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Electro-mechanical stimulation for the treatment of tinnitus disorder

adjustable frequencybone transmission of vibrationssound-freetreatment of tinnitusvibration device


The system comprises a proximal element contacting bone processes close to a user’s ear, and an input element. The proximal element generates vibrations at adjustable frequency, intensity and wavelength to reduce tinnitus in the user. The input element relies to the proximal element instructions from the user as to which frequency, intensity and/or wavelength perception of tinnitus is significantly reduced.

Technical features

Tinnitus is an extremely frequent disorder, characterised by aberrant auditory perception, which interferes with the normal daily activities of patients, particularly on the correct perception of sounds and speech, as well as sleep alterations, to the point of debilitating cognitive-behavioural problems. Tinnitus is currently treated by masking the typical perceived frequency, through an external or surgically implanted audio device; these often-invasive treatments also create an occlusion of the auditory canal and a restricted perception of sounds. To overcome these difficulties, the present invention consists of an electromechanical stimulation system, and related wearable device, generating and transmitting mechanical vibrations to the bone processes near a user’s ear. A transceiver element receives control signals from a transmitter element of the input interface which, via a microcontroller, allows the user to generate vibrations at frequencies varying from 20 Hz to 20 kHz. The user instructs the input element to stop the scanning of frequencies where the tinnitus symptoms are significantly reduced. The information is relayed back to the microcontroller, which signals the electromechanical device in the proximal unit to maintain stimulation of the bone process at that frequency.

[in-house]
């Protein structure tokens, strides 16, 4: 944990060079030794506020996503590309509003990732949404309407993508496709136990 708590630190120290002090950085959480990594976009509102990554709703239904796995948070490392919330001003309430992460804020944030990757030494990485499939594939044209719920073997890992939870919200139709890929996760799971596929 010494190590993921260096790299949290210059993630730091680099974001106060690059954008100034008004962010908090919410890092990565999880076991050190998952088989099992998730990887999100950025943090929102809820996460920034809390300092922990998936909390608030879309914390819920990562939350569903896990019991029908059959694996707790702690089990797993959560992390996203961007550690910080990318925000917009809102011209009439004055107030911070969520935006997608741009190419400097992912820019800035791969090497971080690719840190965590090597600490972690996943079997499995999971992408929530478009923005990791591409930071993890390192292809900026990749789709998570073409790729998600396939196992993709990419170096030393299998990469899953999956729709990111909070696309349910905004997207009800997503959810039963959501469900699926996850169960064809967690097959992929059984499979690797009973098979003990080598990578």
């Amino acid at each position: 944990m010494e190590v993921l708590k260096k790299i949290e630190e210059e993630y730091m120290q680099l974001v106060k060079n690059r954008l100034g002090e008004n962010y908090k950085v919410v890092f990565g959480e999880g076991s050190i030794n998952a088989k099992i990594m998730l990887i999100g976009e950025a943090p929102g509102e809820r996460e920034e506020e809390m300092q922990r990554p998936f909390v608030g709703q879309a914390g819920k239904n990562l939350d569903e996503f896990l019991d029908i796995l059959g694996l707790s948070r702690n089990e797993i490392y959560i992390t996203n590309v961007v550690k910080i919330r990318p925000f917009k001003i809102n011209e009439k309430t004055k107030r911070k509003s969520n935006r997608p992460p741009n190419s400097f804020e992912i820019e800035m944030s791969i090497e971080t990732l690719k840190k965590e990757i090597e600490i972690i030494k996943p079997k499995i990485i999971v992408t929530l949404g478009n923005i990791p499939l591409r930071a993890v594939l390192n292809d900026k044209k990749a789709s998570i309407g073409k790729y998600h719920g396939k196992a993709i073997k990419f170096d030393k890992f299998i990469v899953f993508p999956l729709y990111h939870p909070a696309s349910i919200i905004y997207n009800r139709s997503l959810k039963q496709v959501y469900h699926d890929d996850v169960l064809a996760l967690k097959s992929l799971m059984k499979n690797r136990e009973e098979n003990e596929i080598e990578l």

Possible Applications

  • ICT applied to medicine;
  • Treatment of tinnitus disorder.


  • Surgery not required for device positioning;
  • Proximal element outside of ear canal, avoiding sound isolation;
  • Minimal background noise;
  • User friendly, enables independence from therapist;
  • Compatible with hearing aid devices.